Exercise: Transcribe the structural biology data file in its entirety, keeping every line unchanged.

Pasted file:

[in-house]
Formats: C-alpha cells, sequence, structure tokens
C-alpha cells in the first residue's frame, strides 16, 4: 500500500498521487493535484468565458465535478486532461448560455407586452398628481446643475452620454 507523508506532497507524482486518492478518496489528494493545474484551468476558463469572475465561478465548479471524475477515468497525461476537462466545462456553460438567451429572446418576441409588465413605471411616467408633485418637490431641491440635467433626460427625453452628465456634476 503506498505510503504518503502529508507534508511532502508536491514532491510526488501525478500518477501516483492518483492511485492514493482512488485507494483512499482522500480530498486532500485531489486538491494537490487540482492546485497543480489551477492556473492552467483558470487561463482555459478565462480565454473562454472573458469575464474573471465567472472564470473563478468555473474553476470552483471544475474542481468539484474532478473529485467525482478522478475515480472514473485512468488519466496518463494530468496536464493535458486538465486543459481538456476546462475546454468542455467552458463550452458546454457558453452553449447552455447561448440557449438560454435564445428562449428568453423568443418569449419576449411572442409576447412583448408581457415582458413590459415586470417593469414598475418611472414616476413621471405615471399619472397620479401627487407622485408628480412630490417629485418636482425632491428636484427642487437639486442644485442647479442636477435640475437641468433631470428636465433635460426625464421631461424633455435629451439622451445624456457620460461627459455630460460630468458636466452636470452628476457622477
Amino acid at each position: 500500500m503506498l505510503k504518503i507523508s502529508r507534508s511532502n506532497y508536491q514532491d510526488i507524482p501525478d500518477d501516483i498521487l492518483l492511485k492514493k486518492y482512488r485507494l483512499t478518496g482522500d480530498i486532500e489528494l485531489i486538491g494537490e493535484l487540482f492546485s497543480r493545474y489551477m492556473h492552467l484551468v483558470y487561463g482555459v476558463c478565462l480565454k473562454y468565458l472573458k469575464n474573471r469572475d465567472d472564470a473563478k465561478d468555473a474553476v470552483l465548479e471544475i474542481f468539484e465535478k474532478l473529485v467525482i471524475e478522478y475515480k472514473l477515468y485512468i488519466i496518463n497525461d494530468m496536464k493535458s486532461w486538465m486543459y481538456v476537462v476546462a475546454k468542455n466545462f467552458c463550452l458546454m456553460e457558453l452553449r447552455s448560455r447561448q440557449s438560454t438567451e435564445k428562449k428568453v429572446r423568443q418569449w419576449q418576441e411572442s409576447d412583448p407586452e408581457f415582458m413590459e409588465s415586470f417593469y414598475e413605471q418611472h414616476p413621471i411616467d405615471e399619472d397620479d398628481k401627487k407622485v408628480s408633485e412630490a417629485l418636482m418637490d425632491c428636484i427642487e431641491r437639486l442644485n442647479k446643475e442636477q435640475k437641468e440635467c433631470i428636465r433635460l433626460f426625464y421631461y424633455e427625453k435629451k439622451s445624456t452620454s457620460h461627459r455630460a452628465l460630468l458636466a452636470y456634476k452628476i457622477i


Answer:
[in-house]
Formats: C-alpha cells, sequence, structure tokens
C-alpha cells in the first residue's frame, strides 16, 4: 500500500498521487493535484468565458465535478486532461448560455407586452398628481446643475452620454 507523508506532497507524482486518492478518496489528494493545474484551468476558463469572475465561478465548479471524475477515468497525461476537462466545462456553460438567451429572446418576441409588465413605471411616467408633485418637490431641491440635467433626460427625453452628465456634476 503506498505510503504518503502529508507534508511532502508536491514532491510526488501525478500518477501516483492518483492511485492514493482512488485507494483512499482522500480530498486532500485531489486538491494537490487540482492546485497543480489551477492556473492552467483558470487561463482555459478565462480565454473562454472573458469575464474573471465567472472564470473563478468555473474553476470552483471544475474542481468539484474532478473529485467525482478522478475515480472514473485512468488519466496518463494530468496536464493535458486538465486543459481538456476546462475546454468542455467552458463550452458546454457558453452553449447552455447561448440557449438560454435564445428562449428568453423568443418569449419576449411572442409576447412583448408581457415582458413590459415586470417593469414598475418611472414616476413621471405615471399619472397620479401627487407622485408628480412630490417629485418636482425632491428636484427642487437639486442644485442647479442636477435640475437641468433631470428636465433635460426625464421631461424633455435629451439622451445624456457620460461627459455630460460630468458636466452636470452628476457622477
Amino acid at each position: 500500500m503506498l505510503k504518503i507523508s502529508r507534508s511532502n506532497y508536491q514532491d510526488i507524482p501525478d500518477d501516483i498521487l492518483l492511485k492514493k486518492y482512488r485507494l483512499t478518496g482522500d480530498i486532500e489528494l485531489i486538491g494537490e493535484l487540482f492546485s497543480r493545474y489551477m492556473h492552467l484551468v483558470y487561463g482555459v476558463c478565462l480565454k473562454y468565458l472573458k469575464n474573471r469572475d465567472d472564470a473563478k465561478d468555473a474553476v470552483l465548479e471544475i474542481f468539484e465535478k474532478l473529485v467525482i471524475e478522478y475515480k472514473l477515468y485512468i488519466i496518463n497525461d494530468m496536464k493535458s486532461w486538465m486543459y481538456v476537462v476546462a475546454k468542455n466545462f467552458c463550452l458546454m456553460e457558453l452553449r447552455s448560455r447561448q440557449s438560454t438567451e435564445k428562449k428568453v429572446r423568443q418569449w419576449q418576441e411572442s409576447d412583448p407586452e408581457f415582458m413590459e409588465s415586470f417593469y414598475e413605471q418611472h414616476p413621471i411616467d405615471e399619472d397620479d398628481k401627487k407622485v408628480s408633485e412630490a417629485l418636482m418637490d425632491c428636484i427642487e431641491r437639486l442644485n442647479k446643475e442636477q435640475k437641468e440635467c433631470i428636465r433635460l433626460f426625464y421631461y424633455e427625453k435629451k439622451s445624456t452620454s457620460h461627459r455630460a452628465l460630468l458636466a452636470y456634476k452628476i457622477i